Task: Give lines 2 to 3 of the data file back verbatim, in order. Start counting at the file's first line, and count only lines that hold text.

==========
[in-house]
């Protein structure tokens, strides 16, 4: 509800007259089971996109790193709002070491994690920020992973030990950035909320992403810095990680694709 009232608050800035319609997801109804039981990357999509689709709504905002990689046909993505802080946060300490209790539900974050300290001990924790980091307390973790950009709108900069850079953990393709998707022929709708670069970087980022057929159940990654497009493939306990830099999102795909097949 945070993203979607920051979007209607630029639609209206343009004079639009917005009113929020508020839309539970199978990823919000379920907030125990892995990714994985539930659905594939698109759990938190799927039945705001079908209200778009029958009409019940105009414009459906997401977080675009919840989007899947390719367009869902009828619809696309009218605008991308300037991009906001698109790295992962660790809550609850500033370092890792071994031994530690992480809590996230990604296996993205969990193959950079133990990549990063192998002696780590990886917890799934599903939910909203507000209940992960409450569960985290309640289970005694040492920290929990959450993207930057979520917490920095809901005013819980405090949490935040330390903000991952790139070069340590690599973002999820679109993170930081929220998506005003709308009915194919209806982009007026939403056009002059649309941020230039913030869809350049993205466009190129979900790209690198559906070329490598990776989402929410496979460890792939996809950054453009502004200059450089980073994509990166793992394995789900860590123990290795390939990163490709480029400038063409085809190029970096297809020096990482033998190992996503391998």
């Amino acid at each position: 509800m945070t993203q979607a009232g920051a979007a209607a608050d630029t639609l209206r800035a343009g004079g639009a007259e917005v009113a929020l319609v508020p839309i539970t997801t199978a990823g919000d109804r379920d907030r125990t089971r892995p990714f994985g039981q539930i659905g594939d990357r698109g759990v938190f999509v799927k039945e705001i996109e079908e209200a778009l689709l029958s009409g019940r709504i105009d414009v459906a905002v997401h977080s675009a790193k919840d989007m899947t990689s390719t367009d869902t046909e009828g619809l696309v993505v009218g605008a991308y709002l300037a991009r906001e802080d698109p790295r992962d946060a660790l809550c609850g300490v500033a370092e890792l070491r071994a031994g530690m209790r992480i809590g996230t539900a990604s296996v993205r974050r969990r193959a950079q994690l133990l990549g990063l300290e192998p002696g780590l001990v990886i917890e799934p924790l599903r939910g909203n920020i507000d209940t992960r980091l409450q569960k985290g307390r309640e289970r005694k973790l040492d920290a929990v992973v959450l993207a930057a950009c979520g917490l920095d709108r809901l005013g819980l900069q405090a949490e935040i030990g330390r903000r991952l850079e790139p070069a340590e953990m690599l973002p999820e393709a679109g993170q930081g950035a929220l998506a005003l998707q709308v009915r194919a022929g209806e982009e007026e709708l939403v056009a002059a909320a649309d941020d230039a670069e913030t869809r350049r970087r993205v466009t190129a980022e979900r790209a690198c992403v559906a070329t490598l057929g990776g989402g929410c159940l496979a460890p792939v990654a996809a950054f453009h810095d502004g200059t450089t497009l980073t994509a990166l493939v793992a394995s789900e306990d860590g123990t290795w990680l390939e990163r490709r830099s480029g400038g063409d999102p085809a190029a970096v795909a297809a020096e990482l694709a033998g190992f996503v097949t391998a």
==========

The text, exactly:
């Protein structure tokens, strides 16, 4: 509800007259089971996109790193709002070491994690920020992973030990950035909320992403810095990680694709 009232608050800035319609997801109804039981990357999509689709709504905002990689046909993505802080946060300490209790539900974050300290001990924790980091307390973790950009709108900069850079953990393709998707022929709708670069970087980022057929159940990654497009493939306990830099999102795909097949 945070993203979607920051979007209607630029639609209206343009004079639009917005009113929020508020839309539970199978990823919000379920907030125990892995990714994985539930659905594939698109759990938190799927039945705001079908209200778009029958009409019940105009414009459906997401977080675009919840989007899947390719367009869902009828619809696309009218605008991308300037991009906001698109790295992962660790809550609850500033370092890792071994031994530690992480809590996230990604296996993205969990193959950079133990990549990063192998002696780590990886917890799934599903939910909203507000209940992960409450569960985290309640289970005694040492920290929990959450993207930057979520917490920095809901005013819980405090949490935040330390903000991952790139070069340590690599973002999820679109993170930081929220998506005003709308009915194919209806982009007026939403056009002059649309941020230039913030869809350049993205466009190129979900790209690198559906070329490598990776989402929410496979460890792939996809950054453009502004200059450089980073994509990166793992394995789900860590123990290795390939990163490709480029400038063409085809190029970096297809020096990482033998190992996503391998």
């Amino acid at each position: 509800m945070t993203q979607a009232g920051a979007a209607a608050d630029t639609l209206r800035a343009g004079g639009a007259e917005v009113a929020l319609v508020p839309i539970t997801t199978a990823g919000d109804r379920d907030r125990t089971r892995p990714f994985g039981q539930i659905g594939d990357r698109g759990v938190f999509v799927k039945e705001i996109e079908e209200a778009l689709l029958s009409g019940r709504i105009d414009v459906a905002v997401h977080s675009a790193k919840d989007m899947t990689s390719t367009d869902t046909e009828g619809l696309v993505v009218g605008a991308y709002l300037a991009r906001e802080d698109p790295r992962d946060a660790l809550c609850g300490v500033a370092e890792l070491r071994a031994g530690m209790r992480i809590g996230t539900a990604s296996v993205r974050r969990r193959a950079q994690l133990l990549g990063l300290e192998p002696g780590l001990v990886i917890e799934p924790l599903r939910g909203n920020i507000d209940t992960r980091l409450q569960k985290g307390r309640e289970r005694k973790l040492d920290a929990v992973v959450l993207a930057a950009c979520g917490l920095d709108r809901l005013g819980l900069q405090a949490e935040i030990g330390r903000r991952l850079e790139p070069a340590e953990m690599l973002p999820e393709a679109g993170q930081g950035a929220l998506a005003l998707q709308v009915r194919a022929g209806e982009e007026e709708l939403v056009a002059a909320a649309d941020d230039a670069e913030t869809r350049r970087r993205v466009t190129a980022e979900r790209a690198c992403v559906a070329t490598l057929g990776g989402g929410c159940l496979a460890p792939v990654a996809a950054f453009h810095d502004g200059t450089t497009l980073t994509a990166l493939v793992a394995s789900e306990d860590g123990t290795w990680l390939e990163r490709r830099s480029g400038g063409d999102p085809a190029a970096v795909a297809a020096e990482l694709a033998g190992f996503v097949t391998a």